Howard Lake-Waverly Herald, April 9, 2001
Micro marking, convex imaging is the work of this new business
By Lynda Jensen
Working inside an area the size of a button is no problem for Wright Laser, Waverly.
The product marking and assembly firm recently opened its doors, offering specialty services.
Owners are Mariellyn Kuske of Waverly, and Michelle Zuelzke Brooklyn Center, and Daryl Kiefer, Brooklyn Park. Mike Kuske, Mariellyn's husband, also assists in the company.
The company is primarily run by women in a male-dominated field, Zuelzke said.
Services they offer include micro marking of medical devices, specialty imaging, electronic parts marking, rotary surface marking and production services, among other things.
All of the marking they do involves using a laser to inscribe numbers or a logo on a metal or plastic surface, Kiefer said. The metal used ranges from steel, aluminum, brass, pewter, titanium, and plastics, to name just a few.
The business can take just about any image and inscribe it upon a product, and serves medical, industrial and automobile industries that want to be able to keep track of the origin of different manufactured components, Kiefer said.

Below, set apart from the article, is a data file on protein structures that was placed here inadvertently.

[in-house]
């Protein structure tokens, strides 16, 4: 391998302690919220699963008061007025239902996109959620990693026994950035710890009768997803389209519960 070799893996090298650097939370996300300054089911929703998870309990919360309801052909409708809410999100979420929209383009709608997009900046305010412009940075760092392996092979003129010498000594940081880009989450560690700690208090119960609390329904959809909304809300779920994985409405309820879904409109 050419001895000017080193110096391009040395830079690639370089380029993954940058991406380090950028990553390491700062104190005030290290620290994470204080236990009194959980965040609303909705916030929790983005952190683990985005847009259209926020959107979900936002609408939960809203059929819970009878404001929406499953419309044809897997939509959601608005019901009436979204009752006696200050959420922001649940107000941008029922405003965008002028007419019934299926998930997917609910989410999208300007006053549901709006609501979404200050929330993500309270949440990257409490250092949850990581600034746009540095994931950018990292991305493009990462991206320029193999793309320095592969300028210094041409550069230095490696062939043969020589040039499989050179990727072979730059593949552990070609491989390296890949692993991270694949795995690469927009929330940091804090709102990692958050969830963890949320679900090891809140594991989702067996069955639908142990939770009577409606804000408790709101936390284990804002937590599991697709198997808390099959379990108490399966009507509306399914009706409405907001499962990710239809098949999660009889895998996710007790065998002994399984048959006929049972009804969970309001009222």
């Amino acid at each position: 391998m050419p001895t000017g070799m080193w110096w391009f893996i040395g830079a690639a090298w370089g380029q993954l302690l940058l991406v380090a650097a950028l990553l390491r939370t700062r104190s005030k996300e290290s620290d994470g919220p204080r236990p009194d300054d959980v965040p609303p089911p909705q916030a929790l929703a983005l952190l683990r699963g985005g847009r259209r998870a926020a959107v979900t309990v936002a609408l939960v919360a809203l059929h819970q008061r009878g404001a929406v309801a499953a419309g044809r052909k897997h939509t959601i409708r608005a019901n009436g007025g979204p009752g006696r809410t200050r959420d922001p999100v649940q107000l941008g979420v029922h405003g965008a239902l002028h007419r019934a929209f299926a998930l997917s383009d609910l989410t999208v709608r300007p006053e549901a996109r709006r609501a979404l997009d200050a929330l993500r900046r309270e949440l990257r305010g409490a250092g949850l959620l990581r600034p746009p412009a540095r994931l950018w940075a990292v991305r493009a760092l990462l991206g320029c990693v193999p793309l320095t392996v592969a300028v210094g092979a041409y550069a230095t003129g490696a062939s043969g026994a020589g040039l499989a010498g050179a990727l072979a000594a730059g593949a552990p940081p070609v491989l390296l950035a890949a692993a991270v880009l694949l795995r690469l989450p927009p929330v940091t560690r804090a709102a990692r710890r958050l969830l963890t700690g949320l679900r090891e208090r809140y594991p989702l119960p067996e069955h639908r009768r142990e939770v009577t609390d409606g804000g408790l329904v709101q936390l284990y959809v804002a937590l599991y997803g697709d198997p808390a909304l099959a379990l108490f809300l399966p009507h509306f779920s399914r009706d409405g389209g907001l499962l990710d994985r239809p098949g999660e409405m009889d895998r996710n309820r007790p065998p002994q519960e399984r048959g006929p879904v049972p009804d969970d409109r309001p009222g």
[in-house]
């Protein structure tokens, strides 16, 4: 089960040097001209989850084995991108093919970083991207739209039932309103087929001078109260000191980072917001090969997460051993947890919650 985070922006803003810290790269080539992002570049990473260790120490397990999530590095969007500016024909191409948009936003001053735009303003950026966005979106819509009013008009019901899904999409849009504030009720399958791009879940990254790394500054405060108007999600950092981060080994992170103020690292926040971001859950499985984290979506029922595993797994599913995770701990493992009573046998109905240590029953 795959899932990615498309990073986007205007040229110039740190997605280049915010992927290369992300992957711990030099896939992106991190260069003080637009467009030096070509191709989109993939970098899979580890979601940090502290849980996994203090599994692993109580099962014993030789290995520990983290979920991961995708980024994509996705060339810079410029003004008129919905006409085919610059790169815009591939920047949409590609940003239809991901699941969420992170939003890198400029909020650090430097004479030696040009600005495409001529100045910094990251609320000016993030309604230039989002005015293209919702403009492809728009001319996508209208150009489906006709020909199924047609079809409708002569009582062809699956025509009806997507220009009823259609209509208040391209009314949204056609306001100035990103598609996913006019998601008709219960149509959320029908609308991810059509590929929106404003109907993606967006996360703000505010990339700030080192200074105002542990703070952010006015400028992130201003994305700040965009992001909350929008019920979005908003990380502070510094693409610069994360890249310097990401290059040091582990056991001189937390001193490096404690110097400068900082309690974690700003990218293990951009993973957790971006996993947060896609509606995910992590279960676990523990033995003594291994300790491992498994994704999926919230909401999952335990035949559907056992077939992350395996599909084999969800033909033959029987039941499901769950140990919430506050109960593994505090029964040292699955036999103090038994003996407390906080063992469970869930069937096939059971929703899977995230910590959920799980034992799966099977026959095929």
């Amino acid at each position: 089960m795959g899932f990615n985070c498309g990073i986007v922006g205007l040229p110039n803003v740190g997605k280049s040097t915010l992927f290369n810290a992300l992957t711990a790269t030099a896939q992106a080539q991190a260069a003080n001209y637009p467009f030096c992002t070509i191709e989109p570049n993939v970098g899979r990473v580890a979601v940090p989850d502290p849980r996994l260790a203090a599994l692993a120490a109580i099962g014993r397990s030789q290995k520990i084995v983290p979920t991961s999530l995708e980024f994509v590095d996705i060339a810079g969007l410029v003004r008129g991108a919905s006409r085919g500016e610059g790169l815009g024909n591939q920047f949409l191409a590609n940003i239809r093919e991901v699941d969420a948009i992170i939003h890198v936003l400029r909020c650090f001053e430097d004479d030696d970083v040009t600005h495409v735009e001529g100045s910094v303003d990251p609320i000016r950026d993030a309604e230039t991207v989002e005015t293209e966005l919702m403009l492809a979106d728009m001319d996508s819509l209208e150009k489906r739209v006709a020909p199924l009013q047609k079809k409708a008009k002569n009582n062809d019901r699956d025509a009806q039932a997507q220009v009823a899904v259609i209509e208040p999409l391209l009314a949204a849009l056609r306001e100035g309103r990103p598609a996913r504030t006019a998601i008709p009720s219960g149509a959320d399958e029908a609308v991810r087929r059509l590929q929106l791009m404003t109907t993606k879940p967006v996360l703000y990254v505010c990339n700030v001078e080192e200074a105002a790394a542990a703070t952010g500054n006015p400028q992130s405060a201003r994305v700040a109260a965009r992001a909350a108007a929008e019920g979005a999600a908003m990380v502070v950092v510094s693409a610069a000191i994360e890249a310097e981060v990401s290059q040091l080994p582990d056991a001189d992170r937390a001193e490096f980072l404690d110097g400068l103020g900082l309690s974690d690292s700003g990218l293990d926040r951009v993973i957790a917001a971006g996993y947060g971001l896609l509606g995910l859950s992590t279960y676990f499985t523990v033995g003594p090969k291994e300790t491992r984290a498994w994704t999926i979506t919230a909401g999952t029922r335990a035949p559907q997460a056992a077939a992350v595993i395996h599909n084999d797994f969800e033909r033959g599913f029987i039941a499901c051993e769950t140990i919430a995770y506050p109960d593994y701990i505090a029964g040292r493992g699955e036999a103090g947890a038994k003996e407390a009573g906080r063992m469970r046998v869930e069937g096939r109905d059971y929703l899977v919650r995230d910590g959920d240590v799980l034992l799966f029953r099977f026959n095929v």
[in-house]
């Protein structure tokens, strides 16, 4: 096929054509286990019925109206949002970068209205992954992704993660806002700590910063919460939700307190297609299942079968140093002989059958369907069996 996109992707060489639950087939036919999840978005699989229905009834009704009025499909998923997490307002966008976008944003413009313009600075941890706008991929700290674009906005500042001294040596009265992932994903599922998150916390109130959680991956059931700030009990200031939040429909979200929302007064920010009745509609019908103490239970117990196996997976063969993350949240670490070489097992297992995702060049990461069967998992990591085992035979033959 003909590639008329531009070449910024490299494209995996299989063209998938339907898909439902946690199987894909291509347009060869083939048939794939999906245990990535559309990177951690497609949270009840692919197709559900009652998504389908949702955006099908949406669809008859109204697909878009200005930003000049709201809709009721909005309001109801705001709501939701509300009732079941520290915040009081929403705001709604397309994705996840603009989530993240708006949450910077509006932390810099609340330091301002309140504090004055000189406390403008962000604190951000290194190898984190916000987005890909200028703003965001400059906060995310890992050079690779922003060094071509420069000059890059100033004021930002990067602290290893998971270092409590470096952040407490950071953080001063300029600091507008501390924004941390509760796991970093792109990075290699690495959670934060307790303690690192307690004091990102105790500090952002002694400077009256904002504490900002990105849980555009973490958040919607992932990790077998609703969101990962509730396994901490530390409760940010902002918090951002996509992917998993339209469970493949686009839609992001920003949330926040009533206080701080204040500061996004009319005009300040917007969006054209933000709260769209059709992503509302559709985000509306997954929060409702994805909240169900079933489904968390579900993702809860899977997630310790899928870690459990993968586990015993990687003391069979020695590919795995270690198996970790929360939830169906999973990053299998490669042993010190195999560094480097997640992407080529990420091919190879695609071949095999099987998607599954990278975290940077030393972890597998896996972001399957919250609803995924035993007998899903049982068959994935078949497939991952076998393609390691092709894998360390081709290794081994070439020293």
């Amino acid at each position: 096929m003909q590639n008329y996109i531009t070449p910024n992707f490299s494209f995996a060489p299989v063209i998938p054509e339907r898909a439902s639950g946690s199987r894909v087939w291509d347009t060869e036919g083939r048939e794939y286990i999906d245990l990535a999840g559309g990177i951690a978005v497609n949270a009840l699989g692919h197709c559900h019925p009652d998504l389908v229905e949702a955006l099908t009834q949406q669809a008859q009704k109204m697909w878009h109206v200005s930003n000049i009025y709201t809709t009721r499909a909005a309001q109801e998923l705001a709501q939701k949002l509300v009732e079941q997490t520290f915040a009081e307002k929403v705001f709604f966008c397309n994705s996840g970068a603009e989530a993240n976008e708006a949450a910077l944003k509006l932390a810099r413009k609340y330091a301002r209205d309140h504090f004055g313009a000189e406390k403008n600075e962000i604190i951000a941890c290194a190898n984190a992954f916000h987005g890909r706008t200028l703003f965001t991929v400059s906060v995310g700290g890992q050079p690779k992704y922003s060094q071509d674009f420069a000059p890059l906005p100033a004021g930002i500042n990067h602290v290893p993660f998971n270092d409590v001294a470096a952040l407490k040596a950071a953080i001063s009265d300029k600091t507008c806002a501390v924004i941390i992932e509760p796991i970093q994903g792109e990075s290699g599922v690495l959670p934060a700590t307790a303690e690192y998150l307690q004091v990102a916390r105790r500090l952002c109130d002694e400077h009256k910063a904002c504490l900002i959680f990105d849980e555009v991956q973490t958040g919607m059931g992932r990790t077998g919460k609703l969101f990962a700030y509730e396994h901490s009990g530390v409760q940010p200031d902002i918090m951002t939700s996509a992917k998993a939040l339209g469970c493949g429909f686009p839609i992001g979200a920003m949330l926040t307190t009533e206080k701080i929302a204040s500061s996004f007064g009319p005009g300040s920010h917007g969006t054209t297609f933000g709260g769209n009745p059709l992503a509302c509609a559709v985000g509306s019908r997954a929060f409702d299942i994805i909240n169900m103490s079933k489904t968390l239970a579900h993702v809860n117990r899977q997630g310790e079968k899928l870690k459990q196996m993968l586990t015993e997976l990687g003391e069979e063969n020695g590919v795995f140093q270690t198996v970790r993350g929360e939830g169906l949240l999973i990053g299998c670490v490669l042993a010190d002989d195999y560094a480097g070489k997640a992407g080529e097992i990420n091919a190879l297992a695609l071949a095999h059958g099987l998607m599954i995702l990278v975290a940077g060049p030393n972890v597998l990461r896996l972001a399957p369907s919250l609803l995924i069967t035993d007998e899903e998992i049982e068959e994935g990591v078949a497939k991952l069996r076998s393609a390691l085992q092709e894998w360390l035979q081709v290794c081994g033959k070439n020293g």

An example of this would be to inscribe a serial number or even "sample not for sale" on the head of a screw 1/8 inch wide that is used for bones in a surgical procedure, Zuelzke said.
They mark many items that are for implantable medical devices, and other items such as flywheels and discs used for industrial purposes. They can also inscribe recognition plaques, Zuelzke said.
Their clientele reaches across the nation, and even to places that other businesses could never touch, since they also do work for NASA as well, Kiefer said.
They just sent off a proposal for a solar sail to NASA last week, which is part of their prototype assembly work. NASA attaches the sail to its space rovers with tethers, just like a sail for a boat, catching solar winds to use for power.
The sail is made of metal tubing, with a thin fibre infrastructure and polymide coating over the frame, Kiefer said. NASA's budget for the entire project is $40 million, he added.
The company has also done marking for NASA's jet propulsion components, Kiefer said.
The work is part of their new product designs, Kuske said.
Although Wright Laser's clients are worldly, its custom service is the mark of a small company, Zuelzke said.
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